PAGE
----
Crow Butte Uranium Mine

Crow Butte Mine at Crawford

Record file photo

The downturn in traditional energy industries has hit close to home this week.

Cameco announced today last Thursday that it will reduce its U.S. staff by 85 positions, some of which are based in Crawford at the Crow Butte facility. The layoffs, which include severance packages, were announced at the end of the work day and will be completed on a rolling basis before the end of May, said Ken Vaughan, a spokesman for Cameco.

Exactly how many positions will be eliminated at Crawford is not yet available. The facility currently employs 42. Cameco has 255 employees at its U.S. sites and plans to retain a staff of approximately 170 after the reductions. The reductions will be in both employees and long-term contractors.

The cuts come in the face of a five-year downturn in the uranium market, Vaughan said. Long-term the company remains optimistic that the market will rebound but must make adjustments in the meantime

“We will be continuing our environmental restoration and reclamation programs, and we will be continuing our ongoing licensing and permitting efforts,” Vaughan said. That will allow the company to resume operations if and when the market picks up.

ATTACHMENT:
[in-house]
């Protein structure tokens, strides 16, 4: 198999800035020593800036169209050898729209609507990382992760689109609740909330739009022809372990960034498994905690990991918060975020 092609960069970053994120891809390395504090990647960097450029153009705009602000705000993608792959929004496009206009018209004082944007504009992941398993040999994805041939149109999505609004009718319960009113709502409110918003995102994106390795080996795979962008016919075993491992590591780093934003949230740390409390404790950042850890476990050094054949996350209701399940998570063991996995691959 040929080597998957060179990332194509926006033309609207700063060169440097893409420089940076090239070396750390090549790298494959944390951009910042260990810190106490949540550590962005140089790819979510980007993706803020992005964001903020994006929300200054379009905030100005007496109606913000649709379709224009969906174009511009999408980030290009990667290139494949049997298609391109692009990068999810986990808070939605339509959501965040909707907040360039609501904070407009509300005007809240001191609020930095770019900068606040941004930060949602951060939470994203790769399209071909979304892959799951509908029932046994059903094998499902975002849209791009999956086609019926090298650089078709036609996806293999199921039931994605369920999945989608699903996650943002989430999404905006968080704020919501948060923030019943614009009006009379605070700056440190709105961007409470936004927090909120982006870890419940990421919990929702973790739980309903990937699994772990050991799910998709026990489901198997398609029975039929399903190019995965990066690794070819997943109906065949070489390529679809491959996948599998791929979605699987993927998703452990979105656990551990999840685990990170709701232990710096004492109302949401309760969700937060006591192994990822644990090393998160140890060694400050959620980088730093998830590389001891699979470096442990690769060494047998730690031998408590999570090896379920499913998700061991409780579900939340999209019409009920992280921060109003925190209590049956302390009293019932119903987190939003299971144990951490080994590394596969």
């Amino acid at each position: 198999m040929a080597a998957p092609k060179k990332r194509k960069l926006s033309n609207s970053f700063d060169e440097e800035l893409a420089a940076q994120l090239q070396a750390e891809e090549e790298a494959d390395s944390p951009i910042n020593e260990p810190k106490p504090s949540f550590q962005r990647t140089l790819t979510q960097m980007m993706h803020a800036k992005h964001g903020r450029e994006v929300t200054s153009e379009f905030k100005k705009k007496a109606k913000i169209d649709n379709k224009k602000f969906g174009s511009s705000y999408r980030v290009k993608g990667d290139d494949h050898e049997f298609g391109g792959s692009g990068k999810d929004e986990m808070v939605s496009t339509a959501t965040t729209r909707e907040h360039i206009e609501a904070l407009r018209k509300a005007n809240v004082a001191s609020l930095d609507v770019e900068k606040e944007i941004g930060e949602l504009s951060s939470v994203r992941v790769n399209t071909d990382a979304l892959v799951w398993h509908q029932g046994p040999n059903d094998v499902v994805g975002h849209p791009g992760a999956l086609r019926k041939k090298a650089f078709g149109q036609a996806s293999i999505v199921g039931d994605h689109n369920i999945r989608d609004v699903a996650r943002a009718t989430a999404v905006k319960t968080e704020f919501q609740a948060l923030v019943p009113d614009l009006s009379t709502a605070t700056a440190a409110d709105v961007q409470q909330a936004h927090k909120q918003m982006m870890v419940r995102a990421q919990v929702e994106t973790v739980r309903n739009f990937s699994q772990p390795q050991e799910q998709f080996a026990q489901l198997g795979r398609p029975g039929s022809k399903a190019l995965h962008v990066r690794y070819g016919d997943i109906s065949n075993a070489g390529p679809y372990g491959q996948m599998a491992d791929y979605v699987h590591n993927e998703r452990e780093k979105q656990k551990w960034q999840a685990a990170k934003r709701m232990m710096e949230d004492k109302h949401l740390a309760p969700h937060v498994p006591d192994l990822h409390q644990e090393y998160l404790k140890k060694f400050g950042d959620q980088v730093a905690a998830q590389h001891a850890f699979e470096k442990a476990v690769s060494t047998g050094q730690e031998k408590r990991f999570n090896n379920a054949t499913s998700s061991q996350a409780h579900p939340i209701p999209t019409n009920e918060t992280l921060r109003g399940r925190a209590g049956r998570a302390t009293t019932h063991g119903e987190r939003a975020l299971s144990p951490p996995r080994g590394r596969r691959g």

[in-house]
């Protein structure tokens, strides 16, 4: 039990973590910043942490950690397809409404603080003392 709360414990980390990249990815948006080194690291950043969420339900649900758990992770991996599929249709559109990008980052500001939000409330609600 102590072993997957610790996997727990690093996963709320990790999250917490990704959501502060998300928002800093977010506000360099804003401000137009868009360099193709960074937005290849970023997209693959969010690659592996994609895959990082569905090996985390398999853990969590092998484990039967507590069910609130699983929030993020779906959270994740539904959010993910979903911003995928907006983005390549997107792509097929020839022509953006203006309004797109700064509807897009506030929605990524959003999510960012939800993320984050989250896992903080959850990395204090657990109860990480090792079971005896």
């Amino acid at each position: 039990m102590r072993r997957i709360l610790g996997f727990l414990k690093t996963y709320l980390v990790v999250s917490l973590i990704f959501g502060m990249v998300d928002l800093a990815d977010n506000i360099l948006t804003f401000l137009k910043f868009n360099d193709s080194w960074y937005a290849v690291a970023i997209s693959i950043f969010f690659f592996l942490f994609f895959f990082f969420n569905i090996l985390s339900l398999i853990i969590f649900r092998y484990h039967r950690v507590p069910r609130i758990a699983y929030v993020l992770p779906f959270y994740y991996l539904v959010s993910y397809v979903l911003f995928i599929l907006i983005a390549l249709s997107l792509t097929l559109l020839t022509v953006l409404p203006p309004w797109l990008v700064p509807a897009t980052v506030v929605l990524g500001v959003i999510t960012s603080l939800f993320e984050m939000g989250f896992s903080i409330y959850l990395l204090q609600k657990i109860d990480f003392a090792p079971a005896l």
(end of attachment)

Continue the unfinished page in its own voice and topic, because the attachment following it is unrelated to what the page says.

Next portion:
The Atomic Safety and Licensing Board is currently reviewing Crow Butte’s operational license for final renewal, and the mine has three expansion permits pending before the Nuclear Regulatory Commission.

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A press release from Cameco said U.S. production this year is expected to be 1.1 million pounds, down from 1.4 million in light of the operational changes. The company is also slashing 500 positions at its Rabbit Lake facility in Canada and will evaluate its corporate office in an effort to reduce general and administrative expenses.

Valuations at Crow Butte have fallen sharply in recent years. The Dawes County Assessor’s Office reported in March that the valuation for the mine fell $6.1 million this year for a total valuation of $13,539,400. The mines valuation is based on its supply of ore reserves; as those reserves are depleted, the value has fallen. In 2011, Crow Butte was valued at $75.9 million.

Vaughn said the company hopes to see forward movement on an expansion permit for its Marsland field by the end of this year. The permit request was filed in 2012. The other two expansion permits – North Trend and Three Crows – were filed in 2007 and 2010, respectively, but Marsland is the larger reserve and is the primary focus of Cameco.

However, even if the permit is secured, Crow Butte will not open any new well fields until the market rebounds. Uranium is trending in the mid-$20 range, well below the $75 per pound price it was bringing prior to a nuclear accident at the Fukushima Daiichi plan in Japan following an earthquake five years ago.

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